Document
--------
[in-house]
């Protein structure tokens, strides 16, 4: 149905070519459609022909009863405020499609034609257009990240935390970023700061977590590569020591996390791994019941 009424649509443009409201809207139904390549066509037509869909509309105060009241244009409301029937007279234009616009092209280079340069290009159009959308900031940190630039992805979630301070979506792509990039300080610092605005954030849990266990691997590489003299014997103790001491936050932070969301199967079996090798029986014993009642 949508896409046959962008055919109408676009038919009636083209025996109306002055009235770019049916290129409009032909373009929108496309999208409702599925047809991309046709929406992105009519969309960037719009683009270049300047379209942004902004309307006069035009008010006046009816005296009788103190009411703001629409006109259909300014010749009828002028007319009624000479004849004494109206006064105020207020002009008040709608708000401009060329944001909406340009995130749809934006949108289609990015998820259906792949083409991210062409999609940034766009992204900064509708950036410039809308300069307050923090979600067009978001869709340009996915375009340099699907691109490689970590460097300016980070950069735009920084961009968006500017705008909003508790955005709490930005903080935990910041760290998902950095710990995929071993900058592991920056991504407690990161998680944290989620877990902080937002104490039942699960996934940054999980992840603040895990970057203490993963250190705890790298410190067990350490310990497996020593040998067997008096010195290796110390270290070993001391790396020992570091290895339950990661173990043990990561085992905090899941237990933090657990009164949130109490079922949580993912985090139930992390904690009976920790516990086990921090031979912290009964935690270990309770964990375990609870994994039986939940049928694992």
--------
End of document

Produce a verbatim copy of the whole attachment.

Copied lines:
[in-house]
């Protein structure tokens, strides 16, 4: 149905070519459609022909009863405020499609034609257009990240935390970023700061977590590569020591996390791994019941 009424649509443009409201809207139904390549066509037509869909509309105060009241244009409301029937007279234009616009092209280079340069290009159009959308900031940190630039992805979630301070979506792509990039300080610092605005954030849990266990691997590489003299014997103790001491936050932070969301199967079996090798029986014993009642 949508896409046959962008055919109408676009038919009636083209025996109306002055009235770019049916290129409009032909373009929108496309999208409702599925047809991309046709929406992105009519969309960037719009683009270049300047379209942004902004309307006069035009008010006046009816005296009788103190009411703001629409006109259909300014010749009828002028007319009624000479004849004494109206006064105020207020002009008040709608708000401009060329944001909406340009995130749809934006949108289609990015998820259906792949083409991210062409999609940034766009992204900064509708950036410039809308300069307050923090979600067009978001869709340009996915375009340099699907691109490689970590460097300016980070950069735009920084961009968006500017705008909003508790955005709490930005903080935990910041760290998902950095710990995929071993900058592991920056991504407690990161998680944290989620877990902080937002104490039942699960996934940054999980992840603040895990970057203490993963250190705890790298410190067990350490310990497996020593040998067997008096010195290796110390270290070993001391790396020992570091290895339950990661173990043990990561085992905090899941237990933090657990009164949130109490079922949580993912985090139930992390904690009976920790516990086990921090031979912290009964935690270990309770964990375990609870994994039986939940049928694992």